Worldwide: Why Register A Limited Company?

Last Updated: 11 October 2016
Article by AJSH & Co

A limited company is most popular business models for all sizes of organisations. This is due to the many benefits it provides over other types of legal business structures. Whether you choose to register a commercial company limited by shares or a non-profit company limited by guarantee, there are a number of perks that far surpass those available to the sole trader or contractor working through an umbrella company.

Types of Private Limited Company

Private limited companies can be registered as 'limited by shares' or 'limited by guarantee', but what's the difference?

Limited by shares

Used by profit-making enterprises and contractors.
Owned by one or more people known as 'shareholders', or 'members'.
Day-to-day operations managed by one or more people known as 'directors'.
Company is dividend into shares, each of which represents a percentage of the business.
Members receive a proportion of profits in relation to their percentage of ownership.
Liability of members is restricted to the nominal value of their shares.

Limited by guarantee

Used by non-profit enterprises and charities.
Owned by one of more people known as 'guarantors', or 'members'.
Managed by directors.
No shares or shareholders.
Members do not usually receive any sare of profits.
Liability of members restricted to the nominal value of their guarantees.

Top 7 Reasons to Register limited company.

1. Minimising personal liability

Limited liability is one of the biggest benefits of running a business as a limited company. Protecting your personal assets is crucial if you plan to operate in the public domain or provide high value supply or services that could potentially lead to liability claims and put your home and finances at risk.
If your business is unable to pay its creditors or is faced with legal claims for damages, you will only have to contribute the nominal value of your unpaid shares or guarantee. Most shares and guarantees have a nominal value of £1 each. Beyond the limit of member liability, the business itself is wholly responsible.

2. Professional status

Limited status could significantly boost the perceived value of your business, thus attracting more clients and investors. Many large corporations refuse to award contracts to sole traders, instead choosing to deal exclusively with other limited companies. This is because they are held in higher regard.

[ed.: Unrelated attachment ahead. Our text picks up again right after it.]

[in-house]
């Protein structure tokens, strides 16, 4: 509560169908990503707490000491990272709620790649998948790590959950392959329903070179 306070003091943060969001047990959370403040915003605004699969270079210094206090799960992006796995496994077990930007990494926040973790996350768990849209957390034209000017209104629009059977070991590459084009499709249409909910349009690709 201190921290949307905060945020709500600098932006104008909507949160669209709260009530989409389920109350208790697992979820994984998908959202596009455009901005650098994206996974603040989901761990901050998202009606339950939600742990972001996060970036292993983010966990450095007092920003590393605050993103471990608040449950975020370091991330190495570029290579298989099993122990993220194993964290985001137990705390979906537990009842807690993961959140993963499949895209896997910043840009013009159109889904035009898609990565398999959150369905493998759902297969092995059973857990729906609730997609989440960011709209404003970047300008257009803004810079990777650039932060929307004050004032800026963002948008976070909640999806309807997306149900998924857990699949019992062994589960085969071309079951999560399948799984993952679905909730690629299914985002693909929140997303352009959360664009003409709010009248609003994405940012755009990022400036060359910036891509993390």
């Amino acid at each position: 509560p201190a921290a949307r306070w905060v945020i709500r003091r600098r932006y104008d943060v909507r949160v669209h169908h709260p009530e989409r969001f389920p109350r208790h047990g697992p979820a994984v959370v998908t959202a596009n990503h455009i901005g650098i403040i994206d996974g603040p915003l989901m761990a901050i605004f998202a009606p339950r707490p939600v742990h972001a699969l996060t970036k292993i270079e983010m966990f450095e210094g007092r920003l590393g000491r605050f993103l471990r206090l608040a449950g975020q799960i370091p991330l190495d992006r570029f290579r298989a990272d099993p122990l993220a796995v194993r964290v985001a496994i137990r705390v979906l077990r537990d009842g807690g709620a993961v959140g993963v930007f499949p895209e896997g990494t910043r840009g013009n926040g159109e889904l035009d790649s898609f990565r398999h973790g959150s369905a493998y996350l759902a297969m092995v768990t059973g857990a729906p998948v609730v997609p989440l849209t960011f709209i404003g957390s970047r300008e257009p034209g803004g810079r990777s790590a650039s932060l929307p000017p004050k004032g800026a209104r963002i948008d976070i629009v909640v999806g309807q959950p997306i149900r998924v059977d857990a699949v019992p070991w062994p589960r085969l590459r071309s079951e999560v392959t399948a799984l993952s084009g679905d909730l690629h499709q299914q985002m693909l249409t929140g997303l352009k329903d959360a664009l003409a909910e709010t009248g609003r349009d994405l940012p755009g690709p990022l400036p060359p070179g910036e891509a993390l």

3. Tax efficiency and planning

Limited companies pay 20% Corporation tax on profits, as opposed to 20-45% Income Tax paid on sole trader profits. This offers greater flexibility for tax planning.
Reinvesting surplus cash
Rather than withdrawing all available profits each year and paying more personal tax on top of your Corporation Tax liability, you can retain surplus income in the business to pay for future operational costs and growth. This makes more sense than withdrawing all profits, paying Income Tax and reinvesting your own finances when the business needs additional capital.
Deferring personal income
You can defer the withdrawal of profits to a later tax year in which a lower rate of business or personal tax tax is due. This is an efficient strategy if the withdrawal of all available profits would take you into a higher Income Tax or Dividend Tax bracket.

4. Higher personal remuneration

As a director and shareholder, you can keep your income below higher tax rate thresholds and reduce your National Insurance Contributions by issuing your take-home pay as a combination of a salary and dividends. This strategy will enable you to avoid entering the higher and additional Income Tax brackets

5 . Separate legal identity

Unlike the sole trader structure, a limited company is a legal 'person' in its own right, with an entirely separate identity from its owners and directors. As a result, companies can enter into contracts in their own name and are responsible for their own debts and liabilities.
The owners are only liable for the value of their unpaid shares or personal guarantees, rather than the full extent of the company's liabilities. If a company becomes insolvent, it is the business itself which is declared bankrupt, not the shareholders or directors
Furthermore, this means that companies enjoy perpetual succession and survive the death or ownership of the original shareholders or guarantors. The business can be sold or transferred to other people at any time, thus enabling the company to continue to exist with minimal disruption to clients and employees.

6. Credibility and trust

By operating as a limited company, potential clients will assume your business is bigger and more established than it may be in reality. This professional, corporate image will add valuable prestige and credibility to your business. Potential clients, suppliers and investors are also more likely to trust your firm.
Image is important and can drastically improve your competitive advantage when bidding for valuable contracts, particularly if you provide high-risk services in the financial, IT or construction industry.

7. Investment and lending opportunities

Companies can have multiple owners, so it is possible to raise additional capital by selling portions ('shares') in the business to new investors. Generally, companies also have more lending opportunities than sole traders, and certain banks will only lend to incorporated businesses. Furthermore, it is often possible to secure a loan for a company without the need for shareholders or directors to provide security against their own property.

The content of this article is intended to provide a general guide to the subject matter. Specialist advice should be sought about your specific circumstances.

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